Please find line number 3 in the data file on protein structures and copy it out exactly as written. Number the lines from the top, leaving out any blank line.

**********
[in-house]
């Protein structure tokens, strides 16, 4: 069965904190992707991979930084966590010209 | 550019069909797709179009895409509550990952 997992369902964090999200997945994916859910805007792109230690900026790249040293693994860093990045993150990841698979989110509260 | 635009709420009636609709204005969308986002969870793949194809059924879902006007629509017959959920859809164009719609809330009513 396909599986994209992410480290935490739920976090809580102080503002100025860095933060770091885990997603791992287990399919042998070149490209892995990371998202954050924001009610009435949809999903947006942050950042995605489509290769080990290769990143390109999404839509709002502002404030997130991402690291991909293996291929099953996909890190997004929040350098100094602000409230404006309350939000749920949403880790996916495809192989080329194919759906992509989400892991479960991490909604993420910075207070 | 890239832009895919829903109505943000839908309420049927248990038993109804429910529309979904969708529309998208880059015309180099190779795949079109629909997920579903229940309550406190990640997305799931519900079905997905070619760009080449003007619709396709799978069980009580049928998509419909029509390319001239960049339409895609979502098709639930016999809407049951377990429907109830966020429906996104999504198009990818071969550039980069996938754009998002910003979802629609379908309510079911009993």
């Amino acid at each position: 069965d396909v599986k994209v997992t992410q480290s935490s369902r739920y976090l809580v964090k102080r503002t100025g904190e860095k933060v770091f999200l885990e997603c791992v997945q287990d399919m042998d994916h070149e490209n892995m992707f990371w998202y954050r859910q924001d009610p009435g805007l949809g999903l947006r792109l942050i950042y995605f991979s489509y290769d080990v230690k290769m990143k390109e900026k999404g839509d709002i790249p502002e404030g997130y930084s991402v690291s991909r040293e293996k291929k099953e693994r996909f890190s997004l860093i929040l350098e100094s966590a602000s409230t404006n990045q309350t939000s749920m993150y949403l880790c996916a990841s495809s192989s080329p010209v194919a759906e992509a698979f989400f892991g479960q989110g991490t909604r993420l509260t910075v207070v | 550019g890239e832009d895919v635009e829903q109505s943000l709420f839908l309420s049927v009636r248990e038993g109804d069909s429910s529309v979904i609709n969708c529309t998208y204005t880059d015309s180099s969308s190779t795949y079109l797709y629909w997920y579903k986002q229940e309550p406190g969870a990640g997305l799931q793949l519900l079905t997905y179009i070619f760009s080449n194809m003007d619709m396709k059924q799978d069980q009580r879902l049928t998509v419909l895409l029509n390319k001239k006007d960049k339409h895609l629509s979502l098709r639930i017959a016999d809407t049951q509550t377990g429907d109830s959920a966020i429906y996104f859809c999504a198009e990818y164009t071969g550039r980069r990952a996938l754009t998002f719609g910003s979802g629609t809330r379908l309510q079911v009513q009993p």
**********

């Amino acid at each position: 069965d396909v599986k994209v997992t992410q480290s935490s369902r739920y976090l809580v964090k102080r503002t100025g904190e860095k933060v770091f999200l885990e997603c791992v997945q287990d399919m042998d994916h070149e490209n892995m992707f990371w998202y954050r859910q924001d009610p009435g805007l949809g999903l947006r792109l942050i950042y995605f991979s489509y290769d080990v230690k290769m990143k390109e900026k999404g839509d709002i790249p502002e404030g997130y930084s991402v690291s991909r040293e293996k291929k099953e693994r996909f890190s997004l860093i929040l350098e100094s966590a602000s409230t404006n990045q309350t939000s749920m993150y949403l880790c996916a990841s495809s192989s080329p010209v194919a759906e992509a698979f989400f892991g479960q989110g991490t909604r993420l509260t910075v207070v | 550019g890239e832009d895919v635009e829903q109505s943000l709420f839908l309420s049927v009636r248990e038993g109804d069909s429910s529309v979904i609709n969708c529309t998208y204005t880059d015309s180099s969308s190779t795949y079109l797709y629909w997920y579903k986002q229940e309550p406190g969870a990640g997305l799931q793949l519900l079905t997905y179009i070619f760009s080449n194809m003007d619709m396709k059924q799978d069980q009580r879902l049928t998509v419909l895409l029509n390319k001239k006007d960049k339409h895609l629509s979502l098709r639930i017959a016999d809407t049951q509550t377990g429907d109830s959920a966020i429906y996104f859809c999504a198009e990818y164009t071969g550039r980069r990952a996938l754009t998002f719609g910003s979802g629609t809330r379908l309510q079911v009513q009993p």